Missile which downed Flight MH17 was transported from Russia, inquiry finds
Dutch investigators present the results of the criminal probe into the downing of Malaysia Airlines Flight MH17, during a press conference in Nieuwegein, on September 28, 2016 (AFP Photo/Emmanuel Dunand)

The missile that downed Flight MH17 over eastern Ukraine was transported from Russia, a criminal inquiry revealed Wednesday, adding that more than 100 people were under investigation for the 2014 disaster.

The investigators also confirmed that the missile which slammed into the Malaysia Airlines plane was fired from a field in a part of eastern Ukraine under the control of pro-Russia separatists at the time.

But the Dutch-led investigation did not directly accuse Moscow of supplying the BUK missile and its transporter system -- and the Russian government has repeatedly denied any involvement.

The Malaysia Airlines passenger jet was blown from the skies in July 2014 during a flight from Amsterdam to Kuala Lumpur, killing all 298 people on board including 196 Dutch citizens.

"Based on the criminal investigation, we have concluded that flight MH17... was downed by a BUK missile of the series 9M38, that came from the territory of the Russian Federation," said Wilbert Paulissen, the head of the Dutch police investigation.

Afterwards the missile launcher system "was taken back to Russia," he added.

- Seeking answers -

Using photos, videos, witness statements and telephone conversations, the investigators have retraced the route taken by the convoy which brought the missile system into eastern Ukraine.

But to the frustration of relatives, the investigators did not name any suspects at their briefing in the central town of Nieuwegein, near Utrecht.

The BUK was fired from a field in Pervomaiskyi which at the time "was in the hands of the Russian separatists," said Paulissen.

The joint investigation "has identified approximately 100 people" believed to have had an "active role" in the transporting of the missile system used to bring down the routine flight, chief investigator Fred Westerbeke said.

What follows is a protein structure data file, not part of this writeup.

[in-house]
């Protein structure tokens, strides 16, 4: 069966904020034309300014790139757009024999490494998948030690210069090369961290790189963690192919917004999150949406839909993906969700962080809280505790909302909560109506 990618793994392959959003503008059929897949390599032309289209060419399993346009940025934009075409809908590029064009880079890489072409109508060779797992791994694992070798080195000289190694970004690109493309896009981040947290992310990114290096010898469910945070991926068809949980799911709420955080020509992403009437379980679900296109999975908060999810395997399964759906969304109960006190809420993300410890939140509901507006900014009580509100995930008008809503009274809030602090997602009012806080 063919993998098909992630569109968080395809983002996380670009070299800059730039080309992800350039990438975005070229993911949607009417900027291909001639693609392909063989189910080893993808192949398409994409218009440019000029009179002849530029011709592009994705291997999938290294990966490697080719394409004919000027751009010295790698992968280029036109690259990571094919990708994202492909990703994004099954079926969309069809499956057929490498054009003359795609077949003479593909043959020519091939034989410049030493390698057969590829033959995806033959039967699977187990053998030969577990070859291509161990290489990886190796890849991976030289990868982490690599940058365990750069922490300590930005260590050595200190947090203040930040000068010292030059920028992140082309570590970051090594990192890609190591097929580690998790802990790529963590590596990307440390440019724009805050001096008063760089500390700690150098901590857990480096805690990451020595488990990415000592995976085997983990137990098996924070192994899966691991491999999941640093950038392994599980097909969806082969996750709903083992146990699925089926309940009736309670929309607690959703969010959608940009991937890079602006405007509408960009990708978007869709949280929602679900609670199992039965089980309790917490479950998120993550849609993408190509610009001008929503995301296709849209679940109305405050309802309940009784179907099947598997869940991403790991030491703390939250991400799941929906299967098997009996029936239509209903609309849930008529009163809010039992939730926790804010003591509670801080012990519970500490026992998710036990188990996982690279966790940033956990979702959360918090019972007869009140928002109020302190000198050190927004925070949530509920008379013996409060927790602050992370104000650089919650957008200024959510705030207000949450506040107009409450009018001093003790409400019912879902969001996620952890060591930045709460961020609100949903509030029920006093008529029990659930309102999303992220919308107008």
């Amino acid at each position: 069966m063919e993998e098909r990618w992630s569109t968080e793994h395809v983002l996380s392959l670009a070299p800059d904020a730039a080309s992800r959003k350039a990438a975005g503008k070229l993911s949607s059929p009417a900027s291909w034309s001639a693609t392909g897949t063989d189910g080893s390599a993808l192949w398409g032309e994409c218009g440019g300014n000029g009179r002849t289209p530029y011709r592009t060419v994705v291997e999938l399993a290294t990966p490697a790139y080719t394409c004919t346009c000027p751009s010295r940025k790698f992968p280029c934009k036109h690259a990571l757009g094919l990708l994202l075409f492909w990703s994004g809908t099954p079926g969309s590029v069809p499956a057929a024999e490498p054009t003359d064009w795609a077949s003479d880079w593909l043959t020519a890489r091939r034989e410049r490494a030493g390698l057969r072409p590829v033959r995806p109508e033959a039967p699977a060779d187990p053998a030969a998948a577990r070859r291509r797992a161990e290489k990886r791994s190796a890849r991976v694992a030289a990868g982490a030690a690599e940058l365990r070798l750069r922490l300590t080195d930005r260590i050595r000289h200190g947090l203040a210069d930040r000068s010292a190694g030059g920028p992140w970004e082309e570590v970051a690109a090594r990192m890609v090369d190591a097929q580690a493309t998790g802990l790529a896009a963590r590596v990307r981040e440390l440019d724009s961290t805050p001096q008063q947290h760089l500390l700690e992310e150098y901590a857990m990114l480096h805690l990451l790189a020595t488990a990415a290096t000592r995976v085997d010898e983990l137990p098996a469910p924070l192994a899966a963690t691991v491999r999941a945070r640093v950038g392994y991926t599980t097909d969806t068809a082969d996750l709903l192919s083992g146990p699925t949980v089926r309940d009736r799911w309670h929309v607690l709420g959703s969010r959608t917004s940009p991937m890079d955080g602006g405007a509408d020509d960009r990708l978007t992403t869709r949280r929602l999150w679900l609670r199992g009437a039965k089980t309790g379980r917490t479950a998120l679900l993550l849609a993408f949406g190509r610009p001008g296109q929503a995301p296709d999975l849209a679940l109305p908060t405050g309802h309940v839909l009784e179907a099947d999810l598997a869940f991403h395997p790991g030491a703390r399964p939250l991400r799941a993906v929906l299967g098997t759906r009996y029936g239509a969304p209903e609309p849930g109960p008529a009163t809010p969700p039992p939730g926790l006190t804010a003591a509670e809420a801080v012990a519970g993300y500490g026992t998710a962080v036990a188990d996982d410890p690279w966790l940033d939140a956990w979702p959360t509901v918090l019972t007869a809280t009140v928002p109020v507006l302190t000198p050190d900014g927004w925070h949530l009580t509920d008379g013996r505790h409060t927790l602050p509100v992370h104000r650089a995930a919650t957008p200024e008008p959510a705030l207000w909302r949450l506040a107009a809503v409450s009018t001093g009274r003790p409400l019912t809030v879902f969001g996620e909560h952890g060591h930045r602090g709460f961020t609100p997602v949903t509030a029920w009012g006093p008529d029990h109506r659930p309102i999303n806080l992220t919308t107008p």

The investigation has been headed by the Dutch prosecution service, but includes teams from Australia, Belgium, Malaysia and Ukraine.

They first met relatives of the victims on Wednesday to discuss the results.

"What is clear is that the BUK missile system came from Russia to Ukraine, was fired and taken back to Russia. That clearly suggest the involvement of the Russian Federation," Piet Ploeg, who lost three relatives in the disaster, told AFP.

But so far no one has been charged in the investigations, and relatives of the victims are anxious for justice.

"Apart from wanting to know exactly what weapon was used and where it was fired from, we also want an answer as to where we go from here," said Evert van Zijtveld, chairman of the foundation that supports families of MH17 victims.

"We want to see the perpetrators caught and put on trial," he told AFP. Zijtveld lost his 18-year-old son Robert-Jan and daughter Frederique, 19, in the tragedy.

On Monday, Russia again sought to deflect the blame for the MH17 disaster, releasing what it said were radar images showing that no missile fired from rebel-held territory in the east could have hit the plane.

Kremlin spokesman Dmitry Peskov insisted Wednesday that Russia had provided "exhaustive information" which investigators should take into account.

"The data is unequivocal and on that data, there is no missile. Therefore if there was a missile it could have been launched only from a different territory," he said.

Ukraine and the West insist pro-Russian rebels blew the jet out of the sky with a Russian-made missile system likely supplied by Moscow.

The tragedy saw the European Union slap tougher sanctions on Russia -- blamed by the West for being behind the rebellion. The punitive measures remain in place as the fighting drags on.

But Russia and the rebels have consistently denied any role in downing the plane, and have instead blamed Ukrainian government forces.